So, excitedly, I attended some outdoor therapy workshops, read as much as I could find about it, sorted out my insurance and discussed it all with my supervisor. Finally, I timed various routes to the hour I provide, writing up a new contract and risk assessment, I felt as ready as I'd ever be to add it to my website and counselling directories. 

Why is sitting motionless sometimes unhelpful? 

I have had my client`s full permission to share with you just what a difference taking his therapy outdoors has made to him. 

I had at this point worked with other clients who had found Zoom sessions beneficial and easy to connect with me on, building trust and feeling safe enough to share their feelings and get what they needed from our sessions. I had also been lucky enough to have had some walking clients, male and female who had recognised for themselves how walking outdoors would suit them far better than sat opposite their therapist.

As a counsellor, my aim is always to find the best way of working with my clients, my priority being always to put their needs, preferences and best interests first. 
My male client told me he had never had counselling before and found it extremely difficult to tell anybody what he had held onto for many years. I could see the terror in his eyes across the screen from the start, I was very aware of how uncomfortable he was and how intimidated he felt, knowing there was an expectation for him to say something.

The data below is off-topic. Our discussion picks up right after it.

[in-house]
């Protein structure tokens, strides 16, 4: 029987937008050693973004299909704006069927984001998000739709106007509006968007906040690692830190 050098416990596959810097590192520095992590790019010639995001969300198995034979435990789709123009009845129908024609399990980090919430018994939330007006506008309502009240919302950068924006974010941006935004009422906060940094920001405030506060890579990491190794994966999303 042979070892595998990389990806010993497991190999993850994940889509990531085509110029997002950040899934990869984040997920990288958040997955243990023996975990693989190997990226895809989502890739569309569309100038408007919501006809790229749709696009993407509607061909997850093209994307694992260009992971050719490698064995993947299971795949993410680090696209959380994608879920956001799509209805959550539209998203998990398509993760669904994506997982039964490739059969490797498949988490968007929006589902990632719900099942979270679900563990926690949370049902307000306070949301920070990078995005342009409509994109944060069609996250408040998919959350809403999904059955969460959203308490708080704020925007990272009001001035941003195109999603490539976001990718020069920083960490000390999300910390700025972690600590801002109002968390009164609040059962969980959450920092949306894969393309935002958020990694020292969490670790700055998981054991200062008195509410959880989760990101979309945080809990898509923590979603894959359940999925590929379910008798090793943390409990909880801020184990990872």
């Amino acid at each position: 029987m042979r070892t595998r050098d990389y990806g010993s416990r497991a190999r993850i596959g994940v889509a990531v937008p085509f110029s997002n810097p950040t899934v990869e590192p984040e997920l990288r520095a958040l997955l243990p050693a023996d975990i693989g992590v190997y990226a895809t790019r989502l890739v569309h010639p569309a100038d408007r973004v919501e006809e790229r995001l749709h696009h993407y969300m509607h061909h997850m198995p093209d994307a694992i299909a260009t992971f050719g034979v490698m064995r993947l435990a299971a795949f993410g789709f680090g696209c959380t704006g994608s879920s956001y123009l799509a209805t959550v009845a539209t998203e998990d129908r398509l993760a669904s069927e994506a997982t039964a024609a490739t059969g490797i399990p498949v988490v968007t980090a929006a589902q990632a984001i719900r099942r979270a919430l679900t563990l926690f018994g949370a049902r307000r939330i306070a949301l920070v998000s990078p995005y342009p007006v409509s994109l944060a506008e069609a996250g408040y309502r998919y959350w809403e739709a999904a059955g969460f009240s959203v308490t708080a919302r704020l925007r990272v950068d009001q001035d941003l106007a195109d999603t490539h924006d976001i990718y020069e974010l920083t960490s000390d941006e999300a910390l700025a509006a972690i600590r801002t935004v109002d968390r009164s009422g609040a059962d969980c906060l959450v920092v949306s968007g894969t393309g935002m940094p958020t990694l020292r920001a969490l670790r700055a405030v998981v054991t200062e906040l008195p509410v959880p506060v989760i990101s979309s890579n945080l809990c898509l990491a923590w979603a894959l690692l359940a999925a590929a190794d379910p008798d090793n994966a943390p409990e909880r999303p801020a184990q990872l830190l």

In that moment, feeling unsafe, he was triggered into everything that he was trying to escape from, the trauma that had haunted him since he was a teenager. His autonomic nervous system had been activated and he was unable to help himself or stop himself from in that moment of perceived danger, plunging into his freeze/shame response of feeling immobilised, into the amber and red zones of unsafety. 

Unable to think clearly or rationally due to his prefrontal cortex going offline, he was left with just his emotional, irrational back brain telling him to fight or flee. Feeling powerless and overwhelmed in that moment, his shame/freeze took over. This is our bodies neurobiological way of trying to protect us from further harm but is not where therapy is able to take place. Clients need to be as much as is possible in the safety of the green zone.  

What are the benefits of walking and talking? 

Nature provides us with its own green zone of course being surrounded by mostly greenery! This is so symbolic to me of just how in my opinion outdoor therapy needs to be considered more as a possible choice, particularly for those not keen on online or telephone. This could be a way for many to access the help they need.

I am finding more and more people are enquiring about walk and talk therapy just because they feel able to access their feelings whilst being outdoors and walking rather than when sat opposite a therapist. This has got to be a positive thing, getting the help they need that they would not have been able to get if outdoor therapy had not been realised as another option all those years ago... the very true realisation that...